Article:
The Well-Tempered Warehouse

It is always pleasing when one is able to solve a problem using only pencil and paper. This article describes a problem in the paper industry. Although it involves combinatorial optimization, there is a simple solution which is related to the musical scale.

The Problem

Paper mills produce paper in large drums up to 10m wide and 4m in diameter. Immediately after production these are cut into smaller reels, up to 3m wide and 2m in diameter. These can either be processed further immediately or stored in a reel warehouse for processing later. The main form of processing is sheeting, which means cutting the reel into several streams across its width and chopping it regularly along its length.

Mills produce a variety of weights and finishes of paper from a single machine but only one grade at a time. They cycle around the grades over a period of 10 - 20 days so each grade is only made once every 10 - 20 days. Customers are increasingly wanting orders to be satisfied quickly, so there is a strong incentive to be able to supply from stock.

The problem which arises is that customers may want sheets of any size. Most orders are for sheets between 300mm and 1m wide but some are bigger than this. What widths should stock reels be made in order to minimize the trim loss in cutting sheets from them? Bear in mind that the more stock widths held, the greater the inventory in the warehouse and so the higher the stock-holding cost.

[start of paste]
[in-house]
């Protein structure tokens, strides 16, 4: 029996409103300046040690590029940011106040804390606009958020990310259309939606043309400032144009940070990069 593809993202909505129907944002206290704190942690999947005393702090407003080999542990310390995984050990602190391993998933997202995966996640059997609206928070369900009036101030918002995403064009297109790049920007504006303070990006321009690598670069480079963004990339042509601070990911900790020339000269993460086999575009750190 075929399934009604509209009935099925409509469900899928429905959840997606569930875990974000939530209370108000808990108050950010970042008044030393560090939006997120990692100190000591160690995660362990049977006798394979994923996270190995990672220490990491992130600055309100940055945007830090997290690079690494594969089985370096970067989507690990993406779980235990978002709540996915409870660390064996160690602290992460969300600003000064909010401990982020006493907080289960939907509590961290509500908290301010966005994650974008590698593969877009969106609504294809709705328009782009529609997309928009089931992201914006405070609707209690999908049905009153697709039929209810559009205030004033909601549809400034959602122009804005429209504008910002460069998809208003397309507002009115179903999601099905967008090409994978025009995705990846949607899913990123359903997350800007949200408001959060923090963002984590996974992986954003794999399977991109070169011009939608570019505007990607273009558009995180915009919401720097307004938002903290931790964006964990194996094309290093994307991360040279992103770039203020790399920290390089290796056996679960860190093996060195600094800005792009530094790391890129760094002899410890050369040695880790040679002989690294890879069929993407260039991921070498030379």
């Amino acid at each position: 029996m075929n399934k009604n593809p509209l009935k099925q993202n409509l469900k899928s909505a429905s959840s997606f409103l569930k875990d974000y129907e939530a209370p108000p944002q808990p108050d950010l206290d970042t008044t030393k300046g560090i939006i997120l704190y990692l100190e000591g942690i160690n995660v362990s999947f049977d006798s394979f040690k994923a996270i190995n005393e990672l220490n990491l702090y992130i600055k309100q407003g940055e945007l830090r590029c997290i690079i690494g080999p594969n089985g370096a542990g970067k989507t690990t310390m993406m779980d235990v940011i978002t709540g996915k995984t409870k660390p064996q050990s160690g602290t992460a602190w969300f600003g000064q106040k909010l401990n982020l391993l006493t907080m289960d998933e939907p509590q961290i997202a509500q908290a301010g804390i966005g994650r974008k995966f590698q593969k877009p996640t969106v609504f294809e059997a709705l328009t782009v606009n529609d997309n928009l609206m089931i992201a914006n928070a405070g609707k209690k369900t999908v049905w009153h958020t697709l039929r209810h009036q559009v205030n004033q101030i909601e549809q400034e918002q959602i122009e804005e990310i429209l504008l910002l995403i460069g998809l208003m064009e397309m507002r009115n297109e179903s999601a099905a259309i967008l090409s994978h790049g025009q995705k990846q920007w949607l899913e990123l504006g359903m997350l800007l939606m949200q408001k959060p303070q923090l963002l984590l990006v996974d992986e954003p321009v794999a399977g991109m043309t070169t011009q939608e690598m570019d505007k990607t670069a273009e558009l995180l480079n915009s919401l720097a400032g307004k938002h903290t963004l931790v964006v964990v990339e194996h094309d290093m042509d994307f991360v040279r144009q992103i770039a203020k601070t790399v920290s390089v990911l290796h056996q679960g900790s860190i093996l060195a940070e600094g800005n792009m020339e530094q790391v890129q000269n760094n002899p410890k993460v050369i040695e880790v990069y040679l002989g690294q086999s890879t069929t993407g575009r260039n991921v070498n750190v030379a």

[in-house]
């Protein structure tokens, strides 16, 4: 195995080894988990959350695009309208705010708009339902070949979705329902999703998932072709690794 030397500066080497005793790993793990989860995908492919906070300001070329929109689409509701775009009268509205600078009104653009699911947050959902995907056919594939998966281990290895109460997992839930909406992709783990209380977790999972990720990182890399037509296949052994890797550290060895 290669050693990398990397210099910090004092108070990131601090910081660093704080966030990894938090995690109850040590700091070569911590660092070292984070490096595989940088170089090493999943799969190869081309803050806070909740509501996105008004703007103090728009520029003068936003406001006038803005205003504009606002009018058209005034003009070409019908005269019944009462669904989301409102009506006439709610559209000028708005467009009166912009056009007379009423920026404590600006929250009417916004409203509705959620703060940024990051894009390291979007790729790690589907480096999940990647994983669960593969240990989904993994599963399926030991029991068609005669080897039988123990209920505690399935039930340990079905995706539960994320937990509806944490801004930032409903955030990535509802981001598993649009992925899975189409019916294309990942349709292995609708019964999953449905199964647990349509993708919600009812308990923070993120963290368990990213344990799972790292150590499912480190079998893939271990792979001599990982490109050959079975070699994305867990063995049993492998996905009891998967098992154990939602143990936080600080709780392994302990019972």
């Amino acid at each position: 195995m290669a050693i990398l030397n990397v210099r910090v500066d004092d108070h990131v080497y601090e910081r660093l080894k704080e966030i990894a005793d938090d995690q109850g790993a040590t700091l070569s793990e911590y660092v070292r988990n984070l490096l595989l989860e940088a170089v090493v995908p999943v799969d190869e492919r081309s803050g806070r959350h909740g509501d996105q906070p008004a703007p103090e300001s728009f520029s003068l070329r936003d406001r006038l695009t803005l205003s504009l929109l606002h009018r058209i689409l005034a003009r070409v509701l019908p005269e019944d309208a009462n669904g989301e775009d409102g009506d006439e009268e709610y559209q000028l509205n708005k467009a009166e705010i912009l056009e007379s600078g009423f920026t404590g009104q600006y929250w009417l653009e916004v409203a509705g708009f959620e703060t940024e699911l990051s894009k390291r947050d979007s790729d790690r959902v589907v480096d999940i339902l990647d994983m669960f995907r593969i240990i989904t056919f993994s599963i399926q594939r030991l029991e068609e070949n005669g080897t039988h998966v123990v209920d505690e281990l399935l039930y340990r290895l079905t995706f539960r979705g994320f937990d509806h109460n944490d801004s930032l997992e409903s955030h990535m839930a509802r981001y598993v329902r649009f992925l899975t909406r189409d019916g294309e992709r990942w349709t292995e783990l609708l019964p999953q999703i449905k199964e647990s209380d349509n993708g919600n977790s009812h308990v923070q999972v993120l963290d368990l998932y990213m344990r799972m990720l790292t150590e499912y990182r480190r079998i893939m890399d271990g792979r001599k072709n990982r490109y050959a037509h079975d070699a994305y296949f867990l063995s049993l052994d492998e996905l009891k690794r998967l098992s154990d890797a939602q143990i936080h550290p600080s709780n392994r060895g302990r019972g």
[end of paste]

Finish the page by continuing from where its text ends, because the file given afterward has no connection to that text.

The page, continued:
Although it is possible to cut different sheet orders from a single reel, it is not usually practicable to mix orders side-by-side. This is because the chop lengths differ from order to order and although the sheeters (sheeting machines) in the mill could slit a reel into several different widths, they could not handle different chop lengths side-by-side.

Thus in practice the only way to satisfy orders is to slit a reel into between 1 and 8 streams of identical width and chop it to the desired length.

A Continuous Approximation